Most of us use elevators because they’re much faster and more convenient than taking the stairs. Many of us also dislike elevators because they take too long, fellow passengers smell bad, and you feel squished in like sardines.
But for some people, using an elevator can also be the source of extreme terror and anxiety. While there’s no official clinical name for it, but a fear of elevators is a very real fear for a lot of people.
Individuals with claustrophobia have a fear of small, tight spaces, such as elevators. Being in these spaces can make them feel like the walls are closing in, and may cause them to have a panic attack.
Others are scared the elevator will stop and they will become trapped for hours or days. People with agoraphobia are scared of being in a situation where there is not an easy way to escape, which gives them the feeling of being trapped. People with this phobia will often avoid elevators because there is no easy way to escape from them.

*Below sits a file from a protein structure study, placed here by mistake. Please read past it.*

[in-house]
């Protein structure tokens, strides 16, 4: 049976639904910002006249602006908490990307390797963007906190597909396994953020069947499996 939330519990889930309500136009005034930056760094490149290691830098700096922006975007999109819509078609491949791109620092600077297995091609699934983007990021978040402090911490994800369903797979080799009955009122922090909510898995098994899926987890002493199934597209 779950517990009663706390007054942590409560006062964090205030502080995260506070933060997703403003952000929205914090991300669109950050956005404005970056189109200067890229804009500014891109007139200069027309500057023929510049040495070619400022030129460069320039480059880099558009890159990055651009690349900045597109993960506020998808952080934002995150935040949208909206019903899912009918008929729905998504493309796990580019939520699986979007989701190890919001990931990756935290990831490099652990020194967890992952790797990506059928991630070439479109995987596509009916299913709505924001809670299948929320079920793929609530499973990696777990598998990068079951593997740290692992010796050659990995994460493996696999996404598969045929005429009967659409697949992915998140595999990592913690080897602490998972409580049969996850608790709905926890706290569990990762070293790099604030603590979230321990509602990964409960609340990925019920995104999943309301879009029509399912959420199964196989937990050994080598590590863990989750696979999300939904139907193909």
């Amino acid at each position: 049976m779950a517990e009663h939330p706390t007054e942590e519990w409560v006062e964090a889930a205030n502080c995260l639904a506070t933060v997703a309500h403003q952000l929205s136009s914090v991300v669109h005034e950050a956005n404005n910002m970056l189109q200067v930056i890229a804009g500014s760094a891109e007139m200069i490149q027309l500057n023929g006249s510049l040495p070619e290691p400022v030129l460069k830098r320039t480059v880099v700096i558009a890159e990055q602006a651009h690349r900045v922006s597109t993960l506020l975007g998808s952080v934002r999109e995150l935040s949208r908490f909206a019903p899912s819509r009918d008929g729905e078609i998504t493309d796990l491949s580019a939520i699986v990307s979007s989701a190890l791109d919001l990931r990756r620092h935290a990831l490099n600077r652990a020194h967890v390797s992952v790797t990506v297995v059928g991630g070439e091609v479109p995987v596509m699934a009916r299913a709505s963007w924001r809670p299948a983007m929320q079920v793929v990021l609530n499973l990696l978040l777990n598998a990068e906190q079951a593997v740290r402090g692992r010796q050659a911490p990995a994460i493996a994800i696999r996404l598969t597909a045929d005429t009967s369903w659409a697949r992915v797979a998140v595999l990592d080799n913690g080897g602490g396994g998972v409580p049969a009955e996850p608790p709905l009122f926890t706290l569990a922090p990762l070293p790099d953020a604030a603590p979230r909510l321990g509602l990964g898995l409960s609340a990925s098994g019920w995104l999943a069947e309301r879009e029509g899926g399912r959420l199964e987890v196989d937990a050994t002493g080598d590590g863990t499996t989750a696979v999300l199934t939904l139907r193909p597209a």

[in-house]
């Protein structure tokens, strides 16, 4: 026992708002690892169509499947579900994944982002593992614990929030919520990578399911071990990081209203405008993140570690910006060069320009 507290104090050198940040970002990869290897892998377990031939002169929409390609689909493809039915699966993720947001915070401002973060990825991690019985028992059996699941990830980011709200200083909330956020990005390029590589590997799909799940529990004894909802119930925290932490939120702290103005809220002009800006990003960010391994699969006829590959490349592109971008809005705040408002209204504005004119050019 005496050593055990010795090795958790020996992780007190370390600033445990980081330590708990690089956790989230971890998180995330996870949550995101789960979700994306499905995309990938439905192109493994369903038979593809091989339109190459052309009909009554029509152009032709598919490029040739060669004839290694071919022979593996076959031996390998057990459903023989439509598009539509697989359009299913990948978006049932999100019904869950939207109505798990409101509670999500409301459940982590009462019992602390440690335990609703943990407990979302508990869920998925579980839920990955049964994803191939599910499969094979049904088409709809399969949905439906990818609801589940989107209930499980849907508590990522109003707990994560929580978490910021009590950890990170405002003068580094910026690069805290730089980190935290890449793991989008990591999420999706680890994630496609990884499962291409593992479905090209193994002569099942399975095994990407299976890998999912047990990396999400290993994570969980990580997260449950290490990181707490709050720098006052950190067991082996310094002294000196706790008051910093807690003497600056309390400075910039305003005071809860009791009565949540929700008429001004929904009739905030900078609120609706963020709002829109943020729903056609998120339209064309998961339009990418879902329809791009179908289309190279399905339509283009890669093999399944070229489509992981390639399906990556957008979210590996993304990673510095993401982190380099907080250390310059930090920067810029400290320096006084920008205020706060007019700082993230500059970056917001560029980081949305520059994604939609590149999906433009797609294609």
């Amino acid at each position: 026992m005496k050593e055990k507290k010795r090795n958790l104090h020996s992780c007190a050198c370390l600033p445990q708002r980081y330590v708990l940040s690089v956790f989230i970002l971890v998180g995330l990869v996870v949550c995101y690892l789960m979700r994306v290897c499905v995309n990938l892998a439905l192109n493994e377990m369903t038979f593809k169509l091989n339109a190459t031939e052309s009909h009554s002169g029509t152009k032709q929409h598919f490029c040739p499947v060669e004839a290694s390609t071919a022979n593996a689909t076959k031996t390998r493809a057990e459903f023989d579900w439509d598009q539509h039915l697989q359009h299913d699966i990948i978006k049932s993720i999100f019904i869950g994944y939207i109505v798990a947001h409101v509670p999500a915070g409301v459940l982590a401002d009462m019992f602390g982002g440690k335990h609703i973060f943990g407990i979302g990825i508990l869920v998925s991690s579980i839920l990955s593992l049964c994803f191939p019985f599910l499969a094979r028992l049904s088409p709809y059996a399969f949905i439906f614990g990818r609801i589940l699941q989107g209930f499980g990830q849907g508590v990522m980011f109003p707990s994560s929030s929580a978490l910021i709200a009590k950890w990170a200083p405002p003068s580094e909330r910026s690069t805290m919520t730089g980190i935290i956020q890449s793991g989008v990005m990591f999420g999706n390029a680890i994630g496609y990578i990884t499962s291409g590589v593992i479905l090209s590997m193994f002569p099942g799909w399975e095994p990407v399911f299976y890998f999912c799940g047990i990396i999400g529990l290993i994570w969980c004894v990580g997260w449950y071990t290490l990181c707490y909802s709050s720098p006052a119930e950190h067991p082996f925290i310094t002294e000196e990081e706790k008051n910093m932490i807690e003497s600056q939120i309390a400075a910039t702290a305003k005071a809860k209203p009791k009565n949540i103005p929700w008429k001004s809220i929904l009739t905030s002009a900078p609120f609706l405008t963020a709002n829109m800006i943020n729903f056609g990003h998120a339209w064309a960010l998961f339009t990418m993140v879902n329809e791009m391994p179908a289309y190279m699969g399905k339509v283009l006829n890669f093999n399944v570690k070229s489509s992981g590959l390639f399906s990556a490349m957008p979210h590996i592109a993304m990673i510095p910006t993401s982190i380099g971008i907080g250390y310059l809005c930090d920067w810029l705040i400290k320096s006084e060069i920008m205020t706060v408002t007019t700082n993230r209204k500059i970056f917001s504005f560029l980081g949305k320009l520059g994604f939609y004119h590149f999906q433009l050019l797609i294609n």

Some of the main reasons why someone can develop a fear of elevators include:
You may have been traumatized by an incident where you were trapped in an elevator that got stuck.
You may have once felt squished inside an overcrowded elevator, suddenly developing an overwhelming urge to escape and couldn’t get out when you wanted.
You may have once been trapped in a space, and felt very frightened even traumatized by the experience.
Because elevators are sometimes portrayed in a negative manner by the media where a character gets trapped inside an elevator you may anticipate that this could happen to you.
Over-anxious and cautious parents with their own phobia of elevators could have instilled this fear in you.